Author(s): Abu Hashim H
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Abstract Endometriosis is an estrogen-dependent chronic inflammatory disease affecting 5\%-10\% of reproductive-age women, with a prevalence of 5\%-50\% in infertile women and >33\% of women with chronic pelvic pain. Third-generation aromatase inhibitors (AIs) are approved adjuvants for the treatment of estrogen receptor-positive breast cancer. Molecular studies have revealed the presence of aromatase P450, the key enzyme in the biosynthesis of ovarian estradiol, inside the endometriotic tissue, indicating local synthesis of estradiol. Thereby, AIs represent an appealing medical option for the management of different aspects of this enigmatic disease, especially pelvic pain and infertility. Accordingly, this review aims to evaluate the potential role of AIs in the treatment of endometriosis-associated symptoms, mainly pain and infertility. Notably, several studies have demonstrated that the combination of AIs with conventional therapy as oral contraceptive pills, progestins, or gonadotropin-releasing hormone analogs can be used to control endometriosis-associated pain and pain recurrence in premenopausal women, particularly those with pain due to rectovaginal endometriosis refractory to other medical or surgical treatment. Some case reports have shown promising results in the treatment of postmenopausal endometriosis as first-line treatment, when surgery is contraindicated, or as second-line treatment in the case of postoperative recurrence. Third-generation AIs, especially letrozole, have challenged clomiphene citrate as an ovulation-induction agent in patients with polycystic ovary syndrome and in cases of unexplained infertility. However, few studies are available regarding the use of AIs to treat endometriosis-associated infertility. Therefore, larger multicenter randomized trials using AIs for the treatment of endometriosis-associated infertility are needed to clarify its effect. The safety of AIs for ovulation induction or superovulation has generated a lively discussion. Data from recent retrospective and prospective studies have supported its safety.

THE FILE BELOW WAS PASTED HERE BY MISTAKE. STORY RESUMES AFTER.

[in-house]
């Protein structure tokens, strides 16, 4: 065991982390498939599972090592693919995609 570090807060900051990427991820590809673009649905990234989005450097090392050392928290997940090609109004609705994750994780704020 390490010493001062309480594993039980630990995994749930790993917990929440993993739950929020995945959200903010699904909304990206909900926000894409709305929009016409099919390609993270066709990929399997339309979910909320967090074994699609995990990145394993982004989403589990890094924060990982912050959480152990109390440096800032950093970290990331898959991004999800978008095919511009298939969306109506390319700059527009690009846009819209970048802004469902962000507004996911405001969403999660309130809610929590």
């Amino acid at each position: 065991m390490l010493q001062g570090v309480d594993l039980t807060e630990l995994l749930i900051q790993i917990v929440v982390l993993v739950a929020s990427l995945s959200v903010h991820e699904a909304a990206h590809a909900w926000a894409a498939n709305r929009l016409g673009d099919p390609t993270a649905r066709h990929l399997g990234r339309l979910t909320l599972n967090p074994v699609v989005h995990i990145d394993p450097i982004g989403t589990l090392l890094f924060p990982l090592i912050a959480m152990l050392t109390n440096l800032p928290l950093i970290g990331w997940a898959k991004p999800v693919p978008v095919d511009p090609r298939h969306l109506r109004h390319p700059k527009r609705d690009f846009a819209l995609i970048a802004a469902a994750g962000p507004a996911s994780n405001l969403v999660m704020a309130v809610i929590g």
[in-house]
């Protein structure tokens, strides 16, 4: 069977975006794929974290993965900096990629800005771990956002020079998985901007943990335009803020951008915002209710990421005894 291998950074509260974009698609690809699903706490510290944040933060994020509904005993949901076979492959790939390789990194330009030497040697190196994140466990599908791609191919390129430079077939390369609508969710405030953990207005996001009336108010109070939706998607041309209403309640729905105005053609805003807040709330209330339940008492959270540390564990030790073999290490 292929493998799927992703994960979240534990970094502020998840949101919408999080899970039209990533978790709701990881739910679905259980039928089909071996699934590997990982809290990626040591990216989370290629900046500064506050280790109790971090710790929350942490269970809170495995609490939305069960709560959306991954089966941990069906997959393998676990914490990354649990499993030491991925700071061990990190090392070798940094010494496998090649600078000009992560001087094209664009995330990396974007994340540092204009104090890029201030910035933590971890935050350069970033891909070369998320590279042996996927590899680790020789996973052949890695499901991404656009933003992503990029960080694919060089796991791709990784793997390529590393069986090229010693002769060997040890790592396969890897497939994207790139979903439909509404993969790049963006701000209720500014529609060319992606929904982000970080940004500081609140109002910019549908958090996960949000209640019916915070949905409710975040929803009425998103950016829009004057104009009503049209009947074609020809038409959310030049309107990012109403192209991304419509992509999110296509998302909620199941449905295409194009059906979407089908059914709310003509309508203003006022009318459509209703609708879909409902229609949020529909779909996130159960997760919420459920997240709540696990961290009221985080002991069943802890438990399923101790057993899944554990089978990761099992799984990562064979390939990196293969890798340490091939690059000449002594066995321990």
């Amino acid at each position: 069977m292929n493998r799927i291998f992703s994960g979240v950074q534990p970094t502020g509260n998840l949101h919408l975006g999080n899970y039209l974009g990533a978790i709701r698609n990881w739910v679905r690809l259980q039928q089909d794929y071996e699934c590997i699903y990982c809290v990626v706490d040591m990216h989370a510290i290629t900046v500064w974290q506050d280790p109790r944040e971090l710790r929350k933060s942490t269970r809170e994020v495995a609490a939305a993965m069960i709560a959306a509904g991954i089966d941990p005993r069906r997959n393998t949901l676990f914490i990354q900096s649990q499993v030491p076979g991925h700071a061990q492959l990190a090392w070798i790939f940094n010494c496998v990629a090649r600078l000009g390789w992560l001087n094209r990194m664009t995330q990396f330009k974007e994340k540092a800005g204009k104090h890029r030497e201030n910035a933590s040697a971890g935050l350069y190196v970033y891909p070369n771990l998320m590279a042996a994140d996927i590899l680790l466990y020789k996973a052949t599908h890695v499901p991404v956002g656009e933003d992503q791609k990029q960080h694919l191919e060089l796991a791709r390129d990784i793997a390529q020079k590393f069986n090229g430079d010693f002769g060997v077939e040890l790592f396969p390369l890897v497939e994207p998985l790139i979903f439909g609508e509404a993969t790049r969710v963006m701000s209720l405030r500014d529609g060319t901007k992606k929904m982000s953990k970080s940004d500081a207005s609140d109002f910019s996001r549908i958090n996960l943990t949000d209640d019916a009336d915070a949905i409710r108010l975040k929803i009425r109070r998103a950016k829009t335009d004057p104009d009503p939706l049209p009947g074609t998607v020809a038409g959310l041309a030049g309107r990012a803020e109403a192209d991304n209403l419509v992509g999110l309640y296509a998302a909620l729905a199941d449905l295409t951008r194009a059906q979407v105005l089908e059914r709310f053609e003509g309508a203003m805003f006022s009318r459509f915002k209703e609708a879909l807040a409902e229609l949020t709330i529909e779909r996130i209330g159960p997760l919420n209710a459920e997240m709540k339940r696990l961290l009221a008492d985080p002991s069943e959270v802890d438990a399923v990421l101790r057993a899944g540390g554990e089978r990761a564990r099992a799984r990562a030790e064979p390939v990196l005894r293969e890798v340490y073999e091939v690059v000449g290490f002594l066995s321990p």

This article was published in Int J Womens Health
and referenced in Journal of Addiction Research & Therapy